To be crystal clear I am not suggesting that Magico or Tidal Audio or Zellaton speakers are doing anything objectively wrong.  I am saying only that, to my ears, subjectively I do not care for that hyper-fast sound.  People who like that transparent, detailed and very fast sound (and many people do, which is why Magico is so popular and Tidal Audio and Zellaton are so revered), will have no idea what I'm talking about, and they simply are enthralled with the transparency and openness of such speakers.  I completely understand and appreciate that (differing) preference.  That is what makes this hobby subjective.

After hearing the VR-11 and concluding that it is one of the top two dynamic driver loudspeakers I have ever heard in my life (the other being the Rockport Arrakis) I was really baffled (a little skeptical) as to what Albert would do with the ULTRA 11.   I could not imagine how a dynamic driver speaker designer could improve upon the VR-11 in a one column format.  I was concerned that Albert might be chasing that sense of maximum transparency and that “hyper-fast” sound that other manufacturers have pursued.  This concern drove a couple of my questions to Albert.


You originally were a musician?  What instrument did you play?

I played the electric guitar in a band called The Ravens.  In 1967 and 1970 we opened for Jimmy Page and the Yardbirds.

I understand that you and Jimmy Page got into some trouble while on the road touring?

Yes. Jimmy and I went into a hamburger joint to get some food for us and the other people on the tour bus.  A couple of the locals made some VERY rude remarks about our appearance.  Jimmy gave the finger to a redneck, and that instigated some name-calling and a fight.  A couple of the guys on the tour bus saw what was going on and came out wielding mic stands to help us.  The police showed up.  The rednecks blamed it on Jimmy and me, but the manager told the police that we didn't start it, so we were not jailed.

How did you start designing speakers?

I played in a band for Sonny and Cher and also for Neil Diamond.   I found at that time that PA speakers sounded poor, and I built my own three-way PA speaker.  Neil Diamond heard the speaker and liked it a lot.  He said I was a “good guitar player, but a better speaker designer.”  So I started focusing on speakers.

What did you do at Caltech?

In the mid-1970s, at Caltech, I got involved in measuring speakers and in researching the way people perceive sound.  I developed a theory of the “speaker as mic in reverse,” which I later called “Acoustic Inverse Reproduction.”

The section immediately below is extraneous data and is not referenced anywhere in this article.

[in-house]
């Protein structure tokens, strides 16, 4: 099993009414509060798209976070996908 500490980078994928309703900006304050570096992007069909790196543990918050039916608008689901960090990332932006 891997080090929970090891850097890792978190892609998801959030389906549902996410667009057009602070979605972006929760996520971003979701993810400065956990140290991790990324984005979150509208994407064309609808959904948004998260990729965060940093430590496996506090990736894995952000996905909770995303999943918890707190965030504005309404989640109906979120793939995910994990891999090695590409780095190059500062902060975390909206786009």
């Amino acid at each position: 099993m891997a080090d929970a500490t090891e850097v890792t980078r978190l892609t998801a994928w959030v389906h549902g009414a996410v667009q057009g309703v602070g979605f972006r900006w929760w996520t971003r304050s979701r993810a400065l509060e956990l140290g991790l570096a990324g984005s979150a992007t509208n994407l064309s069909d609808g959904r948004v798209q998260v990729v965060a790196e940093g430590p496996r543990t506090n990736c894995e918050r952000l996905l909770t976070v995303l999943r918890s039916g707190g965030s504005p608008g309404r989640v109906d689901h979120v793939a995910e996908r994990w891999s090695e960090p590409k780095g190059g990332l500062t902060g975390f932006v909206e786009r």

Albert explained that his mentor and close friend, Dr. Richard C. Heyser, at Caltech/JPL, invented and built the first “Time Delay Spectrometer” (“TDS”) which was able to measure mechanical vibrations and electrical energy.  The TDS, Albert says, was used to map the surface of the moon and the ocean floor.  (Fred Thal, of AT Audio Engineering, and, as far as I know, the world’s leading technical expert on Studer tape machines, participated in 1984 in a one week TDS training class with Heyser, and confirmed to me that Heyser was a brilliant inventor.)

Albert and Heyser configured the TDS to measure speakers without having to resort to an anechoic chamber.  Albert used the TDS in the mid-1970s to measure the frequency and the phase response of several different types of speaker systems, one of which was the prototype of the Vortex Screen, later renamed the VR-4.  At Caltech Albert also was able to measure and test speaker drivers for impulse response, frequency response, bandwidth and dynamic range.

Albert analyzed the waveform from the electrical output of a microphone and then compared it to the waveform from the output of a speaker.  The comparison could be clearly seen on an oscilloscope.  Any difference between the two signals was considered a distortion.  Albert credits Heyser with inspiring Albert to continue with research into the fields of psycho-acoustics and loudspeaker engineering.

What is your speaker design philosophy?  What are you trying to achieve?
  1. My theoretical goal is for the speaker to work as a microphone in reverse.  Recordings have no music on them, just microphone voltages that represent the musical waveforms.
  2. In order to make the speaker sonically invisible, we lower the distortion from the drivers, circuits and cabinets.
  3. We design for flat and linear frequency and phase response, both on and off-axis.  A very wide dispersion is necessary.
  4. We design for wide bandwidth and high dynamic range in order to successfully reproduce a symphony orchestra.
  5. My study of psycho-acoustics since 1974 enabled me to design speakers which the human hearing mechanism finds very natural and relaxing, much like live music.  This is our secret ingredient.
In 1983 Albert published a “white paper” describing his view that the speaker should project into the air what the recording microphone picked up.  The paper was well-received in the industry and many companies, including LucasFilm (THX Division), Infinity, JBL and Klipsch, hired Albert as a consultant.